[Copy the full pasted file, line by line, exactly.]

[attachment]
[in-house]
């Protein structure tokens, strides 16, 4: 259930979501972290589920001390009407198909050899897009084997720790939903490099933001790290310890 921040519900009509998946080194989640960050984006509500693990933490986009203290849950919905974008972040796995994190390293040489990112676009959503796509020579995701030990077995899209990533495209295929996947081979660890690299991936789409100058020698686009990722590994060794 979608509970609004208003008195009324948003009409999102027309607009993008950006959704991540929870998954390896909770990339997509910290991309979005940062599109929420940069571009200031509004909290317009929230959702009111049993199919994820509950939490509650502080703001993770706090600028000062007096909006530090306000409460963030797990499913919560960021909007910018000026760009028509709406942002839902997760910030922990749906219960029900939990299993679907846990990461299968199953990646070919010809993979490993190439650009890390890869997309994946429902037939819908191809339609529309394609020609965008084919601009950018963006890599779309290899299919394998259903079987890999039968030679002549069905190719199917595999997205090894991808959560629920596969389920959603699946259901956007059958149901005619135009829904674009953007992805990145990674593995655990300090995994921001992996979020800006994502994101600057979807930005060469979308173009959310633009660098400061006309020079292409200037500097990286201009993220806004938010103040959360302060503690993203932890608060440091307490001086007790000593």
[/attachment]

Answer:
[in-house]
């Protein structure tokens, strides 16, 4: 259930979501972290589920001390009407198909050899897009084997720790939903490099933001790290310890 921040519900009509998946080194989640960050984006509500693990933490986009203290849950919905974008972040796995994190390293040489990112676009959503796509020579995701030990077995899209990533495209295929996947081979660890690299991936789409100058020698686009990722590994060794 979608509970609004208003008195009324948003009409999102027309607009993008950006959704991540929870998954390896909770990339997509910290991309979005940062599109929420940069571009200031509004909290317009929230959702009111049993199919994820509950939490509650502080703001993770706090600028000062007096909006530090306000409460963030797990499913919560960021909007910018000026760009028509709406942002839902997760910030922990749906219960029900939990299993679907846990990461299968199953990646070919010809993979490993190439650009890390890869997309994946429902037939819908191809339609529309394609020609965008084919601009950018963006890599779309290899299919394998259903079987890999039968030679002549069905190719199917595999997205090894991808959560629920596969389920959603699946259901956007059958149901005619135009829904674009953007992805990145990674593995655990300090995994921001992996979020800006994502994101600057979807930005060469979308173009959310633009660098400061006309020079292409200037500097990286201009993220806004938010103040959360302060503690993203932890608060440091307490001086007790000593």